Derailed elections equals civil war?
The case that former senator Richard Gordon filed against the Commission on Elections highlighted how Philippine laws merit only selective compliance even among government offices: The Supreme Court had to enjoin the Comelec to issue vote receipts for the 2016 elections as required by law. But the Comelec now counters that doing so may imperil the 2016 elections.
At the same time, the Supreme Court issued a ruling that Sen. Grace Poe is qualified to run for president. Many quarters see this as a flawed decision, suggesting once more how compliance with Philippine laws may be highly selective.
Indeed, a law may be needed to more closely detail qualifications for public office. But no law has been filed for this purpose, encouraging selective compliance with our laws. Indeed, recent claims by the camp of Vice President Jejomar Binay—that the release of a Commission on Audit report on an overpriced Makati building is merely a political gambit—further reinforce public impression that Philippine laws can be bent as needed by any party to suit its specific need.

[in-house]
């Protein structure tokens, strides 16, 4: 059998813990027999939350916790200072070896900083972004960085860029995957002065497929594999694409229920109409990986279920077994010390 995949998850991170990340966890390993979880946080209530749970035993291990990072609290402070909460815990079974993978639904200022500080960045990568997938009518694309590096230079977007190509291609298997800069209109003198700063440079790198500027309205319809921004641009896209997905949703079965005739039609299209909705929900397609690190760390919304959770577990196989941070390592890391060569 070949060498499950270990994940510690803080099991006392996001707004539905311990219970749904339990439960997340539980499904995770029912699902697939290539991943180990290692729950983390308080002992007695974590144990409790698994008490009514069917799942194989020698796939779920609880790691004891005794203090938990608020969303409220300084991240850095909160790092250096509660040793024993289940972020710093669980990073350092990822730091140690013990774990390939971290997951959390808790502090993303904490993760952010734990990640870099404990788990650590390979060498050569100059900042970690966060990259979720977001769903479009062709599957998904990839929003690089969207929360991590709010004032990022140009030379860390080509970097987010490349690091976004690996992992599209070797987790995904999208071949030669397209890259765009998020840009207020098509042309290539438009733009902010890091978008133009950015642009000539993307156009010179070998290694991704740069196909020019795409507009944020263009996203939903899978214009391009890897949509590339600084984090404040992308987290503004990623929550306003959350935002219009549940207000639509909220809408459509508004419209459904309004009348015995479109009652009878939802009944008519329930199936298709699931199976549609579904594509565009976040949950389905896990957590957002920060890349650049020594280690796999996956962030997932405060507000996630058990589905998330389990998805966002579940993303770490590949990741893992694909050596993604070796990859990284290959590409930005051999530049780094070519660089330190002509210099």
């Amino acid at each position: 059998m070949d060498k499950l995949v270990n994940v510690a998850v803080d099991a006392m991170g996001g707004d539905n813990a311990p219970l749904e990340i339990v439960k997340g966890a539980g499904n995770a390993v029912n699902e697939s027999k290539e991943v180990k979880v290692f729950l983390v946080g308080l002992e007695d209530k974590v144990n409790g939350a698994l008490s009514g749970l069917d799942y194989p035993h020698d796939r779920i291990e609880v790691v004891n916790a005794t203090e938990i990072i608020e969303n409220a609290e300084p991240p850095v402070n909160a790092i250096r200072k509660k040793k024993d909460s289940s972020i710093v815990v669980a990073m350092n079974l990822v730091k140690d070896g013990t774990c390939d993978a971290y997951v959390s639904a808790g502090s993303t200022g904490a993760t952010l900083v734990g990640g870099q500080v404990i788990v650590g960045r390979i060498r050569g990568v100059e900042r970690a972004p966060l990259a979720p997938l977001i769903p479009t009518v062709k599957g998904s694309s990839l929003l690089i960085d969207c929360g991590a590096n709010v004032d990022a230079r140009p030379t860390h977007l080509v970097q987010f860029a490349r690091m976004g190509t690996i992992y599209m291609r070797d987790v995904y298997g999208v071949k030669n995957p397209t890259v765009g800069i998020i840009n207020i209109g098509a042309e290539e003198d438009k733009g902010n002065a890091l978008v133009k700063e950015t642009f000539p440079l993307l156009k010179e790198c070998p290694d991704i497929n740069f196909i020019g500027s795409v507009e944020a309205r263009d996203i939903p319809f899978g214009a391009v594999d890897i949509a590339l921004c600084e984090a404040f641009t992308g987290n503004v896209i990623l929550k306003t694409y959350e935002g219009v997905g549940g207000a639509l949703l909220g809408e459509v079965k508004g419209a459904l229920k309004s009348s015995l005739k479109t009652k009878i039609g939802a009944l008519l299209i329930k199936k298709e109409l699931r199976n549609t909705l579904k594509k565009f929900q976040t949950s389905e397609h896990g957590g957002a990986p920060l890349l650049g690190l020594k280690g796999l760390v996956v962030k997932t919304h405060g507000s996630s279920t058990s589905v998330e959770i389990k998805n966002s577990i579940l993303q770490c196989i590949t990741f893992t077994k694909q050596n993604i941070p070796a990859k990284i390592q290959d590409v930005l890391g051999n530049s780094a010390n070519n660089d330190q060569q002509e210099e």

Laws are so loopholed that compliance becomes difficult; especially when enforcement is even more sloppy, the result can only be chaos.
In the event that the 2016 elections are indeed derailed, will this mean an automatic extension of President Aquino’s term of office? If this happens, will Filipinos be the usual meek lambs that will just accept this turn of events? Or could there be another
Edsa, given the present dissatisfaction about rampant corruption, nonexistent jobs, congested traffic and other ills long deemed unacceptable by the general public?
The risk of a civil war seems all too real if selective compliance is allowed to flourish further in the run-up to the May 2016 balloting. We hope that the contending political forces realize the danger and take steps to move the country away from that precipice.
—JOSE OSIAS, [email protected]
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